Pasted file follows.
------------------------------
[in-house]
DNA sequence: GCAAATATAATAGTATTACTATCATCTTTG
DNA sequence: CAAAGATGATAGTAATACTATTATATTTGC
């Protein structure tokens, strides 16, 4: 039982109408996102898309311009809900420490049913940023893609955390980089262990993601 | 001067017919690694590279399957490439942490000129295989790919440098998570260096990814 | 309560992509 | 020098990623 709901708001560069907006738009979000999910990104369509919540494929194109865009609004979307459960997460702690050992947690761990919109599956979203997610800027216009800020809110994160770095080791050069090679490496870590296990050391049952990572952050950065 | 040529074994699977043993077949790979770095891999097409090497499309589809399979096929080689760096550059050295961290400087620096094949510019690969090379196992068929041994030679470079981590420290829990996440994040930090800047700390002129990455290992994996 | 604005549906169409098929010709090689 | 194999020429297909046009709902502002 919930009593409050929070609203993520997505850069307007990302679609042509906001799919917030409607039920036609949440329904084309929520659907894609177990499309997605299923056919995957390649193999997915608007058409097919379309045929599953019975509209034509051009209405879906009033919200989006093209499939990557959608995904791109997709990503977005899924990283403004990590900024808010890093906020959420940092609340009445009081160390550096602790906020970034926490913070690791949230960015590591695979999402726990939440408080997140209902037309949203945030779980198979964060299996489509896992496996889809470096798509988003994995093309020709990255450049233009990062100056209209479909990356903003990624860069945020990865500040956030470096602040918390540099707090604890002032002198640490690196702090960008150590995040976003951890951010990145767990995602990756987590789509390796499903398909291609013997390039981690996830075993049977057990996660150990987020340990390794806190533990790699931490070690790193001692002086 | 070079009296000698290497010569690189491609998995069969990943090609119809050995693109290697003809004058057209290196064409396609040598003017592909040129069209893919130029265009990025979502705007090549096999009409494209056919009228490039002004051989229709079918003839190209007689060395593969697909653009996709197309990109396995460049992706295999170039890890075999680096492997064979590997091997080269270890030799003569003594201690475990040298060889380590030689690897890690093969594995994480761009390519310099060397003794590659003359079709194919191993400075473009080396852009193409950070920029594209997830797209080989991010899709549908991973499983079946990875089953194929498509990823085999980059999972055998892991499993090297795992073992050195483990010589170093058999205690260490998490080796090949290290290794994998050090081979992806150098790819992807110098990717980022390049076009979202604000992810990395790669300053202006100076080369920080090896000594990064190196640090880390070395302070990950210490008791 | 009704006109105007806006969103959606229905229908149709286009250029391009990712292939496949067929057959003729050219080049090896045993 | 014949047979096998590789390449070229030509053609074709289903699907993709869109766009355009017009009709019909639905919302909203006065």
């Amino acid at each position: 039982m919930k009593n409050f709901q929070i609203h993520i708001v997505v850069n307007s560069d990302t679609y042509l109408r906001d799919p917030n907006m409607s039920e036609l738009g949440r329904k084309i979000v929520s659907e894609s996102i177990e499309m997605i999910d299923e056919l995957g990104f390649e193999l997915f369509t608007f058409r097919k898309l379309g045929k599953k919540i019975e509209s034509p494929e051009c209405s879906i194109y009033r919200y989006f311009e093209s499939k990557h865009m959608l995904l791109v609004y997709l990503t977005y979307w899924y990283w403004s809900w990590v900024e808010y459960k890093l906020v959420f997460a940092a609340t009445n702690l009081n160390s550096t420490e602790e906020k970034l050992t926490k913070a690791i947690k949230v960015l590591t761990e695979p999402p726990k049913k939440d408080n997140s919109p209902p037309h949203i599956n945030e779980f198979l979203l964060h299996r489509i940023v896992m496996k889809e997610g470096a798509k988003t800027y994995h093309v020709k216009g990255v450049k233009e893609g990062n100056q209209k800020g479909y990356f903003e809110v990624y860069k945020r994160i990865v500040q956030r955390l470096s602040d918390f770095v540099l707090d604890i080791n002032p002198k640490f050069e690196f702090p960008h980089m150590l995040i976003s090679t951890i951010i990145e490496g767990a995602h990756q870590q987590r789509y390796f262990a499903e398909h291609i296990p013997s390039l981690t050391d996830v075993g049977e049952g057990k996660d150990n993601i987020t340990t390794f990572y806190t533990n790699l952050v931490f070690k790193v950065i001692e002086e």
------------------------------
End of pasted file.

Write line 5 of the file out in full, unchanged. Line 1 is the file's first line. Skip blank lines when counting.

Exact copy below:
């Amino acid at each position: 039982m919930k009593n409050f709901q929070i609203h993520i708001v997505v850069n307007s560069d990302t679609y042509l109408r906001d799919p917030n907006m409607s039920e036609l738009g949440r329904k084309i979000v929520s659907e894609s996102i177990e499309m997605i999910d299923e056919l995957g990104f390649e193999l997915f369509t608007f058409r097919k898309l379309g045929k599953k919540i019975e509209s034509p494929e051009c209405s879906i194109y009033r919200y989006f311009e093209s499939k990557h865009m959608l995904l791109v609004y997709l990503t977005y979307w899924y990283w403004s809900w990590v900024e808010y459960k890093l906020v959420f997460a940092a609340t009445n702690l009081n160390s550096t420490e602790e906020k970034l050992t926490k913070a690791i947690k949230v960015l590591t761990e695979p999402p726990k049913k939440d408080n997140s919109p209902p037309h949203i599956n945030e779980f198979l979203l964060h299996r489509i940023v896992m496996k889809e997610g470096a798509k988003t800027y994995h093309v020709k216009g990255v450049k233009e893609g990062n100056q209209k800020g479909y990356f903003e809110v990624y860069k945020r994160i990865v500040q956030r955390l470096s602040d918390f770095v540099l707090d604890i080791n002032p002198k640490f050069e690196f702090p960008h980089m150590l995040i976003s090679t951890i951010i990145e490496g767990a995602h990756q870590q987590r789509y390796f262990a499903e398909h291609i296990p013997s390039l981690t050391d996830v075993g049977e049952g057990k996660d150990n993601i987020t340990t390794f990572y806190t533990n790699l952050v931490f070690k790193v950065i001692e002086e």